Yet STP could not argue with the force or depth of Weiland’s addiction. Work on No. 4 stopped, started and stopped again according to his haywire cycle of binge and rehab. Even so, the album – produced, like its predecessors, by Brendan O’Brien – is taut, hard and spiked with surprises: the uppercut chorus in “Sex and Violence”; the rhythmic stutter of “MC5.” During the sessions, in a moment of rash inspiration, Robert DeLeo suggested that the band try to make two records at once. “We had two albums of material,” Robert says. “I thought, ‘What if we could have another record done, on the back burner, in case something did happen?’ ” The idea came to nothing: “At that point, you’re just searching for comfort in the whole thing.”
Weiland hit one last brick wall, on July 8th, 1999. That day, his younger brother Michael, himself a former addict, became a first-time father. Instead of being present for the birth of his niece, Scott was detoxing in a Los Angeles hospital after suffering a near-fatal overdose the night before. When Weiland finally got to see the baby, “it awoke something in me,” he says. “I always wanted to have kids. But there was this feeling that it was something I really wanted out of life – to be selfless and caring about someone else, to put their life before mine.” As of this writing, Weiland has been drug-free since that day.
Weiland also realized, when he woke up in detox, that he was going to prison. The OD was his third probation violation on the ’97 California conviction, a felony in that state. (He was also on probation for the New York arrest, a violation that’s a misdemeanor there.) As Weiland puts it, “My egg was cooked.”
STP played in Las Vegas on August 12th, the night before Weiland’s fateful appearance before Judge Fidler. Dean DeLeo remembers the look on Weiland’s face at the final rehearsal: “It was obvious what was going through the guy’s mind. He was a wreck, and it takes a lot for Scott to look like a wreck. We threw the crew out of the rehearsal room and said, ‘Is there anything you want to say? Can we do anything?’ He just goes, ‘I can’t think of three people I’d rather be with on my last night of freedom.’ “
Dean, Robert and Eric were also with Weiland in Fidler’s courtroom on August 13th, along with Steve Stewart; Weiland’s parents, Sharon and David; and his girlfriend, Mary Forsberg. “For years,” Kretz says,” we had a lot of anger and vindictiveness for Scott, like, ‘Fuck, I wish he’d go to jail.’ “Then, when he actually went, I cried.”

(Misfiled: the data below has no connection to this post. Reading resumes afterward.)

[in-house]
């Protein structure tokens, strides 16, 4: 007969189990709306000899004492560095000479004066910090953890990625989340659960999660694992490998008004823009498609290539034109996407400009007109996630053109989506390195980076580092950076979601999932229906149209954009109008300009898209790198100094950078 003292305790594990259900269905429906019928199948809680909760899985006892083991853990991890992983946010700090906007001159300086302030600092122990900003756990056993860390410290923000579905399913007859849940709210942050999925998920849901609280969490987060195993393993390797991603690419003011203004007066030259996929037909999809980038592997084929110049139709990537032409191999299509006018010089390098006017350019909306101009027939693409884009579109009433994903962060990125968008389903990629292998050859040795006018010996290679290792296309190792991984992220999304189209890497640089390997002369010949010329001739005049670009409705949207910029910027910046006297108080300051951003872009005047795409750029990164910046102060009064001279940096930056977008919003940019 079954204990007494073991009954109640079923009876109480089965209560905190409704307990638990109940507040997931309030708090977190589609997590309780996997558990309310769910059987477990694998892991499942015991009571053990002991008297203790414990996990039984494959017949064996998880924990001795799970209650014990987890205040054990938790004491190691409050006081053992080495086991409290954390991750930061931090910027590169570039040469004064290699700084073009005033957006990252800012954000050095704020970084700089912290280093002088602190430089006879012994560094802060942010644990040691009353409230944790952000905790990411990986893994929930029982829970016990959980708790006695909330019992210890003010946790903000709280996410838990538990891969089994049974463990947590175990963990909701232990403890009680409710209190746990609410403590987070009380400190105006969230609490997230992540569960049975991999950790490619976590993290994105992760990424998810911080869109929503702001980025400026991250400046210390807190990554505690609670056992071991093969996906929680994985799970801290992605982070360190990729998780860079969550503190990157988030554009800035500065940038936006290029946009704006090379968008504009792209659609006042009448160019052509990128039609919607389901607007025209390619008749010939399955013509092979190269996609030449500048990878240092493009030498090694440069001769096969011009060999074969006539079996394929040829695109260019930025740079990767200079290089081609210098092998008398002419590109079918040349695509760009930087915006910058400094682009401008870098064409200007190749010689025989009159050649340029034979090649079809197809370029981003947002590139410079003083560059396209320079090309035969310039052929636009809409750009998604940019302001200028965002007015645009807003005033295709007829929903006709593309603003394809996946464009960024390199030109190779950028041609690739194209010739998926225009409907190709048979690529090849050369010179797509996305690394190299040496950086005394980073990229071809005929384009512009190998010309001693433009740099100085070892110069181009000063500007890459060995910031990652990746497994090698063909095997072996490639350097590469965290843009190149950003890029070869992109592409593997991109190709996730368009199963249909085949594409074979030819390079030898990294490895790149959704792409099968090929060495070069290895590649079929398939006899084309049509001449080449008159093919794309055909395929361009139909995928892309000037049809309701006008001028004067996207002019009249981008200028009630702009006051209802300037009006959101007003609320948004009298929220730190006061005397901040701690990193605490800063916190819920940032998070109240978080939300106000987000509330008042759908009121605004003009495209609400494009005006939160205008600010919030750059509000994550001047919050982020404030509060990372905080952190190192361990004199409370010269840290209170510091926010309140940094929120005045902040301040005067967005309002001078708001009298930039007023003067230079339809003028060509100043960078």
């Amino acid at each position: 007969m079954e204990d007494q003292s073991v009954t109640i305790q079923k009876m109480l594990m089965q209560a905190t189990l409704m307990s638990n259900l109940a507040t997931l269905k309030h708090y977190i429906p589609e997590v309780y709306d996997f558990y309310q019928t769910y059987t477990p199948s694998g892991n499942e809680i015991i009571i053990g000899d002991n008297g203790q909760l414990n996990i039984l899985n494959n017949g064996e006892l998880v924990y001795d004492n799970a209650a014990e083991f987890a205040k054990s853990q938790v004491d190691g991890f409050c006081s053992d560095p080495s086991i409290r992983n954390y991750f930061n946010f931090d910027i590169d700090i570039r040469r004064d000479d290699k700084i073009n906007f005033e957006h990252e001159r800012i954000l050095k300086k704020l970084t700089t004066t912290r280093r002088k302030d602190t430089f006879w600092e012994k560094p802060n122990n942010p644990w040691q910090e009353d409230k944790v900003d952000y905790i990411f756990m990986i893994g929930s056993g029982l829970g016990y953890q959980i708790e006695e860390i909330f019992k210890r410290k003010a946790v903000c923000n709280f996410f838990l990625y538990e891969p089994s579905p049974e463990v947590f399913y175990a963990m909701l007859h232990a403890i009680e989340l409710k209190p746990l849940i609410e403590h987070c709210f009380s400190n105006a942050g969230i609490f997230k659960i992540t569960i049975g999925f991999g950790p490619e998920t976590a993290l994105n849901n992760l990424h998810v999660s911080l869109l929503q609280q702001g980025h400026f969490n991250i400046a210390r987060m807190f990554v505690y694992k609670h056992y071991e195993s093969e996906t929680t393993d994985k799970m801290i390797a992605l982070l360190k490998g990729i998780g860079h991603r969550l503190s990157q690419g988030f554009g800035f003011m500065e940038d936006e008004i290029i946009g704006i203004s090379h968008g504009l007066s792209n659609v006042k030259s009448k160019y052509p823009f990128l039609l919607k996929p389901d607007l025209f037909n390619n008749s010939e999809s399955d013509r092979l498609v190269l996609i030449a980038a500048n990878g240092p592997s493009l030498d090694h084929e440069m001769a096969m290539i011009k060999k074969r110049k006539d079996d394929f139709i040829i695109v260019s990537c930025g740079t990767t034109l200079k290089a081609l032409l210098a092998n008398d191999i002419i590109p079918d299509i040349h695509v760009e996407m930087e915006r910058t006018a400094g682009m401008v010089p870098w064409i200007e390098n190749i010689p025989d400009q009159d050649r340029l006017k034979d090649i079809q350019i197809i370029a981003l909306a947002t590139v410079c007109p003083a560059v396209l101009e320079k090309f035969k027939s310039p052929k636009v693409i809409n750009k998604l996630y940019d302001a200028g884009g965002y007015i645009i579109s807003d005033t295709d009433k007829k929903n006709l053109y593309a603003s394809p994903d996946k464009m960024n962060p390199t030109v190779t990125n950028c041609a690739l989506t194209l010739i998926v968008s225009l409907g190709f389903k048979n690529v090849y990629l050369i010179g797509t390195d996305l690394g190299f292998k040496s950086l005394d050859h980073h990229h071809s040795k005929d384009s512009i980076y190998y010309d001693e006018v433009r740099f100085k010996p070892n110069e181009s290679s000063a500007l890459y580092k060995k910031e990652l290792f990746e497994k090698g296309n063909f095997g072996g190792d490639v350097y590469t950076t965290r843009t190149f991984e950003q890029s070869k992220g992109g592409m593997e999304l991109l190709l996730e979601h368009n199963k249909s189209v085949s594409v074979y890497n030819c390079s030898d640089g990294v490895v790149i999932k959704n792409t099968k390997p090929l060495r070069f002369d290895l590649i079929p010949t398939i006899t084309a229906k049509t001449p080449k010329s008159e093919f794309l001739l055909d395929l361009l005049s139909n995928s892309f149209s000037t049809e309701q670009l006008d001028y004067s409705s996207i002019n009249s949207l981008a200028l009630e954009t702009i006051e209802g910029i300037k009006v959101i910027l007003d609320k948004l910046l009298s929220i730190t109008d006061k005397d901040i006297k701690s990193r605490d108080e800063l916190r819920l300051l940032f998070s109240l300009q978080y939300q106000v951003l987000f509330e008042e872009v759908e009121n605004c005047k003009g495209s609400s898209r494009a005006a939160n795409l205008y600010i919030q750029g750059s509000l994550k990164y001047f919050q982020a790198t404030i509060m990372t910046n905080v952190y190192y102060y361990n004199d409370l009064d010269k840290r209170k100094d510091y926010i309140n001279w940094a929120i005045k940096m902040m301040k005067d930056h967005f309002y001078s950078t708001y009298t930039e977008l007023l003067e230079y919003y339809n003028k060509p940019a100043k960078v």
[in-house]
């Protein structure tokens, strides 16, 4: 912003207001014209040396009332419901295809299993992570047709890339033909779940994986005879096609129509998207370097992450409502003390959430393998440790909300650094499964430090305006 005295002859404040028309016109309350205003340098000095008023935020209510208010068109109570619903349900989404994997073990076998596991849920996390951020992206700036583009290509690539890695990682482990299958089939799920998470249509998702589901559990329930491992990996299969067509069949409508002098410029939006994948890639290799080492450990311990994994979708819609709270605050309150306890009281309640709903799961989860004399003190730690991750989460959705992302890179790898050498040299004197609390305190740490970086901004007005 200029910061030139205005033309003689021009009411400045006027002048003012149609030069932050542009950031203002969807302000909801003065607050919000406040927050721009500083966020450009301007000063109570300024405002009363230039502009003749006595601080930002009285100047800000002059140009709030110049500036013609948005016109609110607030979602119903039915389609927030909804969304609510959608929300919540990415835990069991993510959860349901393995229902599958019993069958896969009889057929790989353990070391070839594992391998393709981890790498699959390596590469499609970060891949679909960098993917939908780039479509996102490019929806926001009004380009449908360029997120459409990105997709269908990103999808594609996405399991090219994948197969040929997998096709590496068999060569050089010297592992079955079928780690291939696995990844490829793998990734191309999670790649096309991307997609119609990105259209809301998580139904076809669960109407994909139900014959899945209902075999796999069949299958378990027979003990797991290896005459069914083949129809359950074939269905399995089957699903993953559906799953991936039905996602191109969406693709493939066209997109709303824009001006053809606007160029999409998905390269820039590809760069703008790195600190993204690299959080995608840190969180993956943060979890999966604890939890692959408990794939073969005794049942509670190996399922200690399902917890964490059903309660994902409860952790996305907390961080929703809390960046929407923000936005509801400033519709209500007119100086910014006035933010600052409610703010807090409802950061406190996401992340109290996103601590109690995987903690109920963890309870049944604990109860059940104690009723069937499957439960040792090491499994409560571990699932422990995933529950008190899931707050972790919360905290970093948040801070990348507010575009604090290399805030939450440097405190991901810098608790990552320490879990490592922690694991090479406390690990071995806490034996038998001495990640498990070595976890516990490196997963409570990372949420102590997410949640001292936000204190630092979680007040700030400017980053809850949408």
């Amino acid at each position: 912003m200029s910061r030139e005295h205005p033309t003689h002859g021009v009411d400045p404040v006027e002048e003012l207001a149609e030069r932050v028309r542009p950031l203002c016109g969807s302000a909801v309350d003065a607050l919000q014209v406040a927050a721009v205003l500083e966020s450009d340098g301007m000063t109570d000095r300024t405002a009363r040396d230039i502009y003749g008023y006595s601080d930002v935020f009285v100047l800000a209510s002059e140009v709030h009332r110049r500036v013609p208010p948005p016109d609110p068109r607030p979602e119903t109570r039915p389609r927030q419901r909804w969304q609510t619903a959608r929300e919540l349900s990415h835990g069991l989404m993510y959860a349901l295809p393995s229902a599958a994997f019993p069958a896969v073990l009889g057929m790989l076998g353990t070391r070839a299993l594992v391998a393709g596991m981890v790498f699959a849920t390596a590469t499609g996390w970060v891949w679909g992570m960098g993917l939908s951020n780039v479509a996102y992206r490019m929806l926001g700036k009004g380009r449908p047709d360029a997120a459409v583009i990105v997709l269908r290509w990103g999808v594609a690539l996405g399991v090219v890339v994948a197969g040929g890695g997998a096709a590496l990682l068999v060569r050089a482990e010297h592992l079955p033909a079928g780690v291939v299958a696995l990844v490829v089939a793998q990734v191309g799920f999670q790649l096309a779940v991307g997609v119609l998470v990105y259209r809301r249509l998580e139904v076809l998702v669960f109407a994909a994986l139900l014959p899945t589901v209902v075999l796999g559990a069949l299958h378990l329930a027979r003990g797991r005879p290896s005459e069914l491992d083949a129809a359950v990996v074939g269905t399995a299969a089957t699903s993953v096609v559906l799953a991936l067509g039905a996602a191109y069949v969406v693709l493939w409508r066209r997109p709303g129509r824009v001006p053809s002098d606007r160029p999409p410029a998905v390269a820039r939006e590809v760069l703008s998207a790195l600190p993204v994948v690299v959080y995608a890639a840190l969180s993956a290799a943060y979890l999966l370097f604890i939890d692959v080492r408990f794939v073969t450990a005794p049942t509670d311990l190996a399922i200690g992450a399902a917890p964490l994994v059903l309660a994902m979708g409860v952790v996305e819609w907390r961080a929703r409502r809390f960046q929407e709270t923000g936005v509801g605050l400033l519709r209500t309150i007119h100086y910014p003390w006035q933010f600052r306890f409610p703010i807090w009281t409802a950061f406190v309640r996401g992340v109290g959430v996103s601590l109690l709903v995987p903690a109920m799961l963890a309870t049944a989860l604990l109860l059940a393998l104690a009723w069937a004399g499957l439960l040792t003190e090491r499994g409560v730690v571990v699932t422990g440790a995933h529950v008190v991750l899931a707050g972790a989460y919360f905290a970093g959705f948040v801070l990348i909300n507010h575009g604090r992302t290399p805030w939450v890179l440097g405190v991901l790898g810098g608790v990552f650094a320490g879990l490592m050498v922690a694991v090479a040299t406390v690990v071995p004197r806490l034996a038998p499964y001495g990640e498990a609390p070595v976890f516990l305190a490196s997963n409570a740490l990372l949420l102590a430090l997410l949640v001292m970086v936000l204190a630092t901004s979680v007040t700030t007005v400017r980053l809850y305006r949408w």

There are no rock stars in prison, and no sleeping late. At Biscaluz, a military-style facility used during World War II as an internment camp for Japanese-Americans, the lights went on in Weiland’s barracks each morning at 5 A.M. He and his fellow inmates had ten minutes to get out of bed, use the dormitory’s common washroom and don their regulation threads: black shoes or boots, blue denim pants and a matching jacket with a small corduroy collar, buttoned to the top. Everyone walked to the mess hall for breakfast – single file, no talking. The one thing about jail that Weiland can laugh about now is the food. “It’s amazing, the stuff you get used to,” he says, grinning. There was the breakfast sausage (“This hockey puck of congealed meat substances”) and the SOS, a.k.a shit on a shingle (“Weird ground-beef substance in some cream-esque gravy over potatoes”). Dinner on Mondays and Saturdays was, in prison argot, donkey dick, or gigglers: “This thing that looks like a hot dog, but it’s not, and instead of baked beans or chili, they put white navy beans with ketchup and chopped onions, boil it together and put it on the hot dog.” The chicken on Tuesdays was no joke, though: “It tastes good, but you have diarrhea an hour after you eat it. The dorm is not a pleasant place to be after the chicken.”
The rest of Weiland’s day was a series of cleaning chores, group-therapy sessions, and solitary reading and writing assignments. “The time goes faster when you lose track of it,” he says. “The time went slow when I found out there was a possibility of parole – anticipating and agonizing when I would find out new information. My head would start attacking me: ‘I’m not gonna get this, because I’m a celebrity.’ “
Visits were limited: one a week at first, then two after Weiland passed a sixty-day progress review. Forsberg, a twenty-six-year-old model who is now Weiland’s fiancée (they plan to marry on May 21st), came most often. The couple first met in 1991. STP were searching for a record deal, and Weiland worked as a driver for a modeling agency, chauffeuring the women to their assignments. Forsberg was a frequent passenger.
Dean DeLeo saw Weiland a couple of times at Biscaluz but found it too painful to continue. “He looked glazed,” Dean says. “And I could not be a cheerleader, because of what I was feeling.” Weiland’s mother, Sharon, a real estate broker, flew with her husband from their home in Colorado to visit Scott on holidays and his birthday. She was torn between rage and relief by her son’s imprisonment.
“To criminalize somebody for an illness is unconscionable,” she says angrily. “We should put the emphasis where it needs to be, on treatment and prevention.”
But Sharon had suffered her own long days and nights, wracked with worry, when Scott was running free with a needle and spoon: “There were times that the only way we could track Scott was through his business manager. Scott was smart enough not to drive when he was using. In order to get money, he had to call his business manager. So we would know if he ordered a limo or if he was in a hotel.
“I slept better when Scott was in jail than I had slept in five years,” she admits. “As a parent, there are far worse things than your child being in jail – and that’s not knowing whether they’re alive or dead.”